Trump Administration Rescinds Obama-Era Transgender Guidelines to Public Schools

By: Zack Duvall

Roughly 200 people gathered outside the White House Wednesday to protest the announcement by the President that the Federal government was rolling back guidelines the Obama administration had issued in regards to public school policy towards transgender students.

Last May, the Obama administration had issued a set of policy guidelines to public education officials to follow on the issue of gender identity and transgender rights, which included allowing transgender students to use the bathroom of their chosen gender.

School districts who opposed the Obama policy at the time were threatened with the withholding of federal education funds.

Amidst a wave of criticism from many LBGT community advocates callingthe new guidelines a move against transgender rights, the Trump administration maintains that the new guidelines are not a mandate against the “civil rights” of transgender students, rather, it is simply giving the ability back to the individual states and school districts to develop their own policies on the specific transgender issues they may face.

The new White House policy comes as a federal U.S. district judge in Texas had ruled to put the Obama-era guidelines on hold after 13 states, including North Carolina and Texas, sued the federal government over their implementation.

Texas Attorney General, Ken Paxton, praised the move yesterday by President Trump to rescind the federal mandate and implement new federal guidance giving more autonomy on the issue back to the states and state legislatures.

“Our fight over the bathroom directive has always been about former President Obama’s attempt to bypass congress and rewrite the laws for his agenda of radical social change.” Paxton said in a statement after the White House’s announcement.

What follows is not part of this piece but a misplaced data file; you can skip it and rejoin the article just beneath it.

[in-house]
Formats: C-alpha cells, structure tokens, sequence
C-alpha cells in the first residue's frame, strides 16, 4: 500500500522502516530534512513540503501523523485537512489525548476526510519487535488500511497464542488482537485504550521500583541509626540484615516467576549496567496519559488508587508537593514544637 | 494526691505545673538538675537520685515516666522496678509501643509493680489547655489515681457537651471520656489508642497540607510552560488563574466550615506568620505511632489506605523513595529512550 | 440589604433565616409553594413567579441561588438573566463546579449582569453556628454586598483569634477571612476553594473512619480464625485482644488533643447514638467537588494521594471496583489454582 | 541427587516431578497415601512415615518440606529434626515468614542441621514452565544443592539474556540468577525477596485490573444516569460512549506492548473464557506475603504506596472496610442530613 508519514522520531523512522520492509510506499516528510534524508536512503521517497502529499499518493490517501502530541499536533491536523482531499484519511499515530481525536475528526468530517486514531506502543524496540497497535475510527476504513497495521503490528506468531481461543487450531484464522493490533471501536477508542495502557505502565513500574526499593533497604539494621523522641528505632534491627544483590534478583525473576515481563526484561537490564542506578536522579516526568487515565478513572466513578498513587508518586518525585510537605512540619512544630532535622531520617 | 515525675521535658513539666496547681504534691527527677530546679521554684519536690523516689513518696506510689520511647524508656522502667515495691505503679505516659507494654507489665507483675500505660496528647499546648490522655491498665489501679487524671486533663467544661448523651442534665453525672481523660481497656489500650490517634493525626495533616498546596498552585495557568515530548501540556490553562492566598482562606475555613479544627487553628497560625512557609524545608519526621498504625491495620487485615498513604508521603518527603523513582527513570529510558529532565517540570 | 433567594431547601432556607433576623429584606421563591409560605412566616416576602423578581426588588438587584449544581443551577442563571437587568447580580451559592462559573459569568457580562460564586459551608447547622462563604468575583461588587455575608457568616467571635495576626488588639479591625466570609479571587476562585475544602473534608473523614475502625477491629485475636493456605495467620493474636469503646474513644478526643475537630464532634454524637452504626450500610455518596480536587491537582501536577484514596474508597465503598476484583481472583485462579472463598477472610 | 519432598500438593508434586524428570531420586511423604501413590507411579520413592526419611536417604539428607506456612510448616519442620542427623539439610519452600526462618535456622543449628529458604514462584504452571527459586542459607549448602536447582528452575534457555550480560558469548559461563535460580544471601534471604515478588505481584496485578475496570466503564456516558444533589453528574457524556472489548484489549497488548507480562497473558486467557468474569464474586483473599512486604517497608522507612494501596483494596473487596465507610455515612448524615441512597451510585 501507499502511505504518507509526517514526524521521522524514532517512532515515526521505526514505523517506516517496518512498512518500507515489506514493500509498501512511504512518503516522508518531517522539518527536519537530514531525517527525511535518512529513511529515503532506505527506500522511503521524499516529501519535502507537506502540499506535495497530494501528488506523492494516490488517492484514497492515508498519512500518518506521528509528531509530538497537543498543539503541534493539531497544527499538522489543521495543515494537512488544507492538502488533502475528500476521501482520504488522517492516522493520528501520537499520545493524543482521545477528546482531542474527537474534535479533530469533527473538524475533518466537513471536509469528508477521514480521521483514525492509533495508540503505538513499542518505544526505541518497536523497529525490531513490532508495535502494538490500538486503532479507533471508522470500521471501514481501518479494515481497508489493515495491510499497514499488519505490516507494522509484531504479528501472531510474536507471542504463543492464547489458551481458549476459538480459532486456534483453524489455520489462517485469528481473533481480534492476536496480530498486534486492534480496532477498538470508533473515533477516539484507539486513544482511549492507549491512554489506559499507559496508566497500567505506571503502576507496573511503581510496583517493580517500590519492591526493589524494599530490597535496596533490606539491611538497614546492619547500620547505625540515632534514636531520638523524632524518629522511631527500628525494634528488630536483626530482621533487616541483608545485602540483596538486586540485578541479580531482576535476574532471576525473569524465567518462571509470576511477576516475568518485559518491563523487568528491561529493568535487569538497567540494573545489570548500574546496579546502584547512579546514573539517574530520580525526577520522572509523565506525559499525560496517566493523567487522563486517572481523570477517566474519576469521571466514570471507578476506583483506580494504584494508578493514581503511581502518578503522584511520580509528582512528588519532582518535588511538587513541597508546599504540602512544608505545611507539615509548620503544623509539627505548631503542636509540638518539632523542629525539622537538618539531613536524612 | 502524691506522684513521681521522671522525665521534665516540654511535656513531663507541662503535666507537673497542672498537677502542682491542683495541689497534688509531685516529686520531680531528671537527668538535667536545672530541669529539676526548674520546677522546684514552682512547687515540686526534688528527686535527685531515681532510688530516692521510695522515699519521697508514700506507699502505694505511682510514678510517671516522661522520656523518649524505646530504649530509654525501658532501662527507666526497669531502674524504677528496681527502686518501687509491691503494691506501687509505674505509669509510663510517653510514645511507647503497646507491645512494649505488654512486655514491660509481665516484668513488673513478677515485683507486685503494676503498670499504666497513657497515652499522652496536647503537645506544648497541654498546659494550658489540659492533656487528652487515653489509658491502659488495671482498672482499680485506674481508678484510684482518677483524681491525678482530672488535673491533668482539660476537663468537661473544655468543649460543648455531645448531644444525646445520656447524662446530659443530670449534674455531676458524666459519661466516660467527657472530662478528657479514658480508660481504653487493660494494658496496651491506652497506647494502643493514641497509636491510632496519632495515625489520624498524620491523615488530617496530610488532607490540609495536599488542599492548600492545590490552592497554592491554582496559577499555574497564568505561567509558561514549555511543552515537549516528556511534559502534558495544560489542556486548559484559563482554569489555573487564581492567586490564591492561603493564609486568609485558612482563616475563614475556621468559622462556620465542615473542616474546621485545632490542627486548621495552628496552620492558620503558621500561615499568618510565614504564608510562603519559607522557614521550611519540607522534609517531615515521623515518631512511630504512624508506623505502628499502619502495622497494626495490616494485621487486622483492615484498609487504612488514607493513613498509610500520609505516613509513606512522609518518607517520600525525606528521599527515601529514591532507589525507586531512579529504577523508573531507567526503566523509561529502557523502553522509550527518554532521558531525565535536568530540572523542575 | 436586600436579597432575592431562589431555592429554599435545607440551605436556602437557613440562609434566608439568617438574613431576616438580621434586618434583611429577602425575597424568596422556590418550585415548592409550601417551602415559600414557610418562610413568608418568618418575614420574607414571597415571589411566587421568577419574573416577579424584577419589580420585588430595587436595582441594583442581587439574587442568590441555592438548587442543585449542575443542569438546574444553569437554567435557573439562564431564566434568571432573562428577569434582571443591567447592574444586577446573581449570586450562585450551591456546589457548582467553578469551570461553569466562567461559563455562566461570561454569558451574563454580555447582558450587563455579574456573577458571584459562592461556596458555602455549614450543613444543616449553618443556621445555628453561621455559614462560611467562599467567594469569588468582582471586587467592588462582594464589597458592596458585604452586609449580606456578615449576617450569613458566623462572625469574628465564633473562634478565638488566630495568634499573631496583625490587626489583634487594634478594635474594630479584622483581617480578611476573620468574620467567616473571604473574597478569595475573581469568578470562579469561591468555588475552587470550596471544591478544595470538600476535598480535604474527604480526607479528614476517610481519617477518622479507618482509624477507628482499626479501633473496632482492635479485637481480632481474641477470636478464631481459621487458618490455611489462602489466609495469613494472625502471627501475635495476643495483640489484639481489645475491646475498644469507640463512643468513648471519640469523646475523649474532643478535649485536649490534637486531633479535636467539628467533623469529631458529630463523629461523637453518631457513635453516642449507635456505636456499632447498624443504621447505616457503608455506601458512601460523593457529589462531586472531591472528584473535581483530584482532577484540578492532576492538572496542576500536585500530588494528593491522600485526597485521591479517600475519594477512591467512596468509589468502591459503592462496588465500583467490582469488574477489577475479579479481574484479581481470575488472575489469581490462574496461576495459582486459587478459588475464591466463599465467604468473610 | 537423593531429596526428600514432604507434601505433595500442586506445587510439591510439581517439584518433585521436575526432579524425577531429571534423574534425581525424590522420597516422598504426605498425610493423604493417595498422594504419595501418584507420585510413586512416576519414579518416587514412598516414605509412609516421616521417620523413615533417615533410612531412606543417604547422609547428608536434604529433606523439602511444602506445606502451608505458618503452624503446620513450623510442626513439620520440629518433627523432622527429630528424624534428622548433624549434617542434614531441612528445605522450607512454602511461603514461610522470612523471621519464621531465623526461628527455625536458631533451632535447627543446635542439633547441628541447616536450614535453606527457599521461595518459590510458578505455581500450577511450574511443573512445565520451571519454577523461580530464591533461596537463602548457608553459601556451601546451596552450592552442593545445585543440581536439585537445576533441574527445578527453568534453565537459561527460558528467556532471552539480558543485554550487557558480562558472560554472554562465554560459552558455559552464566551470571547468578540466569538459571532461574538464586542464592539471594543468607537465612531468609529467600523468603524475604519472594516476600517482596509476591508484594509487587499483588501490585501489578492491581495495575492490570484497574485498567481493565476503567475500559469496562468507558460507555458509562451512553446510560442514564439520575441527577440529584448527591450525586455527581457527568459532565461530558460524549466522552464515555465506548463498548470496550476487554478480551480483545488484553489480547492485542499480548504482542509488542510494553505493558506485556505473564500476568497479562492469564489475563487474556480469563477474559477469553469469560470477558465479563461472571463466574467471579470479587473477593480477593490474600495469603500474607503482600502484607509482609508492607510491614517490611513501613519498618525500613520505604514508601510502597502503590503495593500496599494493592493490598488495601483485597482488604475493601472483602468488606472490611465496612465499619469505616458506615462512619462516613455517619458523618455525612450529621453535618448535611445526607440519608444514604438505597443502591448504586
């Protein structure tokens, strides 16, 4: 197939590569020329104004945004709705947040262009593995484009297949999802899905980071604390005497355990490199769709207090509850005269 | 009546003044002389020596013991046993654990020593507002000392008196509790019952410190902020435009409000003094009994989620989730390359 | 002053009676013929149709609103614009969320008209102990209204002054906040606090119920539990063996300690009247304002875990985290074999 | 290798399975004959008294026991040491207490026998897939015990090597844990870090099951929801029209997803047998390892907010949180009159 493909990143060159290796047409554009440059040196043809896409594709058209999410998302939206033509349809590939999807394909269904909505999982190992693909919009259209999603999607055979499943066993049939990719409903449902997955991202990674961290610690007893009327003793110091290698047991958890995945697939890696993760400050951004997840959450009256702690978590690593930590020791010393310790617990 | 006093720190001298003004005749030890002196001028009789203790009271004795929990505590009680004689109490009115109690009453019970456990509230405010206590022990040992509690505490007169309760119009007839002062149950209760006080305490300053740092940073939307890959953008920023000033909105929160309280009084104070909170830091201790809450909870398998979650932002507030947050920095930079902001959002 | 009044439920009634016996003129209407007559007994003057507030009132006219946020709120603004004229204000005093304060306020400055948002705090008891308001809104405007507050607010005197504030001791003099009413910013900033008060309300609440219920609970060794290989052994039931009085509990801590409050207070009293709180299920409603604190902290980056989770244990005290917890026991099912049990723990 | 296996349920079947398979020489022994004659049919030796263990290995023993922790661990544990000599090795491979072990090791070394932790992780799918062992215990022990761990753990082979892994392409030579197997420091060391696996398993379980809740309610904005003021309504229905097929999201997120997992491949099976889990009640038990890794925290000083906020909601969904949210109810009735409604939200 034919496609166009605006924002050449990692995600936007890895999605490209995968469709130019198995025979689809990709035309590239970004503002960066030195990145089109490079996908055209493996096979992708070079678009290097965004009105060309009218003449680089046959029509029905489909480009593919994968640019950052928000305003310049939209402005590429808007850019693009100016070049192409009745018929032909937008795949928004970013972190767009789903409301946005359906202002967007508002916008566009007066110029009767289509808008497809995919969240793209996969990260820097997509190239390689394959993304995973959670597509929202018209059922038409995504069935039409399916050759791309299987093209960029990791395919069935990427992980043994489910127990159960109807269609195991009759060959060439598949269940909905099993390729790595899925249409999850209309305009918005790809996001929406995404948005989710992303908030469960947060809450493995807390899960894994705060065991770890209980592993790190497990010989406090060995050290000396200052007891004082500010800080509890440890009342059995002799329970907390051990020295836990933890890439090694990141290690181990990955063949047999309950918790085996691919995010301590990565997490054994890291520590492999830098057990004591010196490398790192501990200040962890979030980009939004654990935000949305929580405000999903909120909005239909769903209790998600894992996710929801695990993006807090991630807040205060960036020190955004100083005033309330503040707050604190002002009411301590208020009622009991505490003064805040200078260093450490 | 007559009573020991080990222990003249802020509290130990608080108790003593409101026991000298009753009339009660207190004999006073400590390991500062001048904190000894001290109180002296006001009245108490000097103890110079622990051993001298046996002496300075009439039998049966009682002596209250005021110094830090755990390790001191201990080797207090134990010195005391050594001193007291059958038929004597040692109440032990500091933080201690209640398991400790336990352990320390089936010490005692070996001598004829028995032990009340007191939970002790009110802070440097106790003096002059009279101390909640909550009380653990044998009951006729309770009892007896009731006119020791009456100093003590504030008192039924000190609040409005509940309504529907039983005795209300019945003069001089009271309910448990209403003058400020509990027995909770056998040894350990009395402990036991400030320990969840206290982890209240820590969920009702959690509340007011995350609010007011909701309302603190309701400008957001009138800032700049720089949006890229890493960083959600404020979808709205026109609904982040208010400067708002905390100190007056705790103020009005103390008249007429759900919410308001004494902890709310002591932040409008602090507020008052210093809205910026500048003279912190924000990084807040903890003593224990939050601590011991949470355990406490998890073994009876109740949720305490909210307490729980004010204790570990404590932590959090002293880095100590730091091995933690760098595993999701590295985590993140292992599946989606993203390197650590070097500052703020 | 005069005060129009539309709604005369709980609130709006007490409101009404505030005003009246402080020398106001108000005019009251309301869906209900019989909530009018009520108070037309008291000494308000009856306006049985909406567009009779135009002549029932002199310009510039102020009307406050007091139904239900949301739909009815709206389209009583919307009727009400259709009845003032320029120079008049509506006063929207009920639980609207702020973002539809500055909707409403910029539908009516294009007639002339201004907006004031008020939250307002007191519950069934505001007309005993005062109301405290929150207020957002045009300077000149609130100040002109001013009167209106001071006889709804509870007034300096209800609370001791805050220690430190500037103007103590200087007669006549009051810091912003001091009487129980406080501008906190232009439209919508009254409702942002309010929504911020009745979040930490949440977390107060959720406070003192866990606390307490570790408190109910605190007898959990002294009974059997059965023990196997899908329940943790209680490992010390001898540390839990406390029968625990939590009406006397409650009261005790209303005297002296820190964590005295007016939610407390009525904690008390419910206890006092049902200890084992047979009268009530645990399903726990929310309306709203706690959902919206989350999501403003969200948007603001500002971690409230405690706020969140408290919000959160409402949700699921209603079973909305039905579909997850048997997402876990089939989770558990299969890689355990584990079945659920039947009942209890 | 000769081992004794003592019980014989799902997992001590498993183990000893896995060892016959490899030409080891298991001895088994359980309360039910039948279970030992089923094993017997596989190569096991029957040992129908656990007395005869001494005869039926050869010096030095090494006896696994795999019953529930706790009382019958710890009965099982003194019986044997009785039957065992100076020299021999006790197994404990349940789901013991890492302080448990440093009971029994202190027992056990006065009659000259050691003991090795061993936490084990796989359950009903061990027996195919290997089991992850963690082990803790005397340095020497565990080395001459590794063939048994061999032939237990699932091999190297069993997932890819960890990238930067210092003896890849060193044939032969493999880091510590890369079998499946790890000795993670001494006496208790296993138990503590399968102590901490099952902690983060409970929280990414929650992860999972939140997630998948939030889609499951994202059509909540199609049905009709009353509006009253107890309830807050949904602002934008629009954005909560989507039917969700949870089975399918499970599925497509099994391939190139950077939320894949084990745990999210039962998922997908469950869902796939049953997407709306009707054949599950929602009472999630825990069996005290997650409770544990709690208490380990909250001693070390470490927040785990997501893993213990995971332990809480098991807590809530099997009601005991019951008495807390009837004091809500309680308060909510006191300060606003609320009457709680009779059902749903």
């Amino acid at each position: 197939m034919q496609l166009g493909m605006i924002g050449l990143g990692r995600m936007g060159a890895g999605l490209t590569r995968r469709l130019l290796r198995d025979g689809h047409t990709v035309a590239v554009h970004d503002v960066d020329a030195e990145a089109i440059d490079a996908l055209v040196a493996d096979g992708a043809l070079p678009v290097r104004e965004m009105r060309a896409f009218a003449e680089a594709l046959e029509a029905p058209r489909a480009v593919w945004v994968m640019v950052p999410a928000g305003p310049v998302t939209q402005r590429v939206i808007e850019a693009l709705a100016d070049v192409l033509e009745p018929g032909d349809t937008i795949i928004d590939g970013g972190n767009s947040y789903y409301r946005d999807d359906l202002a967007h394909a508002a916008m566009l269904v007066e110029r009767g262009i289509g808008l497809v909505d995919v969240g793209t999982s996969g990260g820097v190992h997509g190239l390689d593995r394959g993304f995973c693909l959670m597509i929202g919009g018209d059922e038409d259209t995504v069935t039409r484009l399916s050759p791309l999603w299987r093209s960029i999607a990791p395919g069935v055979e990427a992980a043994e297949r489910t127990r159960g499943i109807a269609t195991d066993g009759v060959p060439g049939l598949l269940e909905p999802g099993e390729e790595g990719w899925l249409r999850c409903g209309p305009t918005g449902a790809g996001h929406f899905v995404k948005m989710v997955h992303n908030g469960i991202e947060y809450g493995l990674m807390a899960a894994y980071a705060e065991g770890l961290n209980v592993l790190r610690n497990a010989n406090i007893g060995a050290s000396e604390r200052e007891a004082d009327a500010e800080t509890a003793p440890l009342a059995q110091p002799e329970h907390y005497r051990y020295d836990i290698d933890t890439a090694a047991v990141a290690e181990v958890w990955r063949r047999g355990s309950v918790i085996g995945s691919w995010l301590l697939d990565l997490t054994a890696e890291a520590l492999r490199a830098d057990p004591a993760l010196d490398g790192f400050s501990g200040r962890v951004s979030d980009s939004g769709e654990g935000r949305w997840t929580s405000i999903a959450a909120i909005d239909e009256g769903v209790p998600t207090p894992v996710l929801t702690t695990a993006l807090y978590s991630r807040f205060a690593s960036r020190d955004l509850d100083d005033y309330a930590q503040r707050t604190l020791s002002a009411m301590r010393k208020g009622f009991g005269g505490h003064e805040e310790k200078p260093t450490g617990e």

Transgender legal advocates immediately vowed to fight the new guidelines in court and claim that the entire issue of gender identity falls under the federal law that covers sexual discrimination, Title IX.

However, opposing legal scholars and officials, including Attorney General Jeff Sessions, argue that neither the Obama guidelines issued last May or the current lawsuits being filed by transgender advocates explain or provide evidence of how gender identity are covered under the law.

When asked about the announcement from the Trump White House and legal grounds for the new federal stance, Sessions told reporters that the Obama guidelines “did not contain sufficient legal analysis or explanation of how their interpretation was consistent with the language of Title IX.”

New York Attorney General, Eric Schneiderman, slammed the move by the Trump administration.

“President Trump’s decision to rescind anti-discrimination protections for transgender students is yet another cruel move by an administration committed to divisive policies that roll back the clock on civil rights.”

Despite an out pour of skepticism and criticism White House officials said that the Justice department will still investigate the legal aspects of transgender rights and protections in the nation and the federal government’s role in the area of gender identity policy.

Education Secretary, Betsy DeVos, also released a statement Wednesday on behalf of the Department of Education in which that she, and the department she heads, supported the move by the White House and that they would continue to work with transgender rights’ groups and that the department “would investigate any and all claims of discrimination against transgender students.”

 

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